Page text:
Posts Tagged ‘Chemical polarity’

A record polarity for a neutral compound?

Friday, April 13th, 2018
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In several posts a year or so ago I considered various suggestions for the most polar neutral molecules, as measured by the dipole moment. A record had been claimed[1] for a synthesized molecule of ~14.1±0.7D. I pushed this to a calculated 21.7D for an admittedly hypothetical and unsynthesized molecule. Here I propose a new family of compounds which have the potential to extend the dipole moment for a formally neutral molecule up still further.

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References

  1. J. Wudarczyk, G. Papamokos, V. Margaritis, D. Schollmeyer, F. Hinkel, M. Baumgarten, G. Floudas, and K. Müllen, "Hexasubstituted Benzenes with Ultrastrong Dipole Moments", Angewandte Chemie International Edition, vol. 55, pp. 3220-3223, 2016. http://dx.doi.org/10.1002/anie.201508249

Hypervalence and octet-expansion in trimethylene-λ6-sulfane and related species.

Monday, November 27th, 2017
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Previously: “Non-polar” species such as SeMe6, SMe6, ClMe3, ClMe5 all revealed interesting properties for the Se-C, S-C or Cl-C “single” bonds. The latter two examples in particular hinted at internal structures for these single bonds, as manifested by two ELF basins for some of the bonds. Here I take a look at the related molecule where a formal double bond between carbon and the central sulfur atom replacing the single-bond might also hint at octet expansions and hypervalence.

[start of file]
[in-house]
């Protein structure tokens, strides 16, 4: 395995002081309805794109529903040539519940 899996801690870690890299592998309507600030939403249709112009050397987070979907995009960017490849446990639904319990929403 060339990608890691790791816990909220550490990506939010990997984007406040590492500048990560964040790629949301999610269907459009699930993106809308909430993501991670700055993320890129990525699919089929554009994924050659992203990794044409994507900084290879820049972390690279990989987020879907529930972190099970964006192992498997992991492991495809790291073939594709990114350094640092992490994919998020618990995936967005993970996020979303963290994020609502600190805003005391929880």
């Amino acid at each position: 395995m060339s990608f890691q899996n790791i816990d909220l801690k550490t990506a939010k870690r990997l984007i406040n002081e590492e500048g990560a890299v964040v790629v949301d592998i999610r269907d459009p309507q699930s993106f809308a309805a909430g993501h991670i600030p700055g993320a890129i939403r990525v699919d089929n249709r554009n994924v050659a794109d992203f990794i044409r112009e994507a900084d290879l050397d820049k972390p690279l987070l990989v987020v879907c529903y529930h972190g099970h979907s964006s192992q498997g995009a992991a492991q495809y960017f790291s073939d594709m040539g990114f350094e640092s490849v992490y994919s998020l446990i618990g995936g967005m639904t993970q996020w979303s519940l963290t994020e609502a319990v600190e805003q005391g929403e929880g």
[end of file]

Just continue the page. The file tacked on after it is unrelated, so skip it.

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The dipole moments of highly polar molecules: glycine zwitterion.

Saturday, December 24th, 2016
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The previous posts produced discussion about the dipole moments of highly polar molecules. Here to produce some reference points for further discussion I look at the dipole moment of glycine, the classic zwitterion (an internal ion-pair).

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Forking “The most polar neutral compound synthesized” into m-benzyne.

Wednesday, December 21st, 2016
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A project fork is defined (in computing) as creating a distinct and separate strand from an existing (coding) project. Here I apply the principle to the polar azulene 4 explored in an earlier post, taking m-benzyne as a lower homologue of azulene as my starting point.

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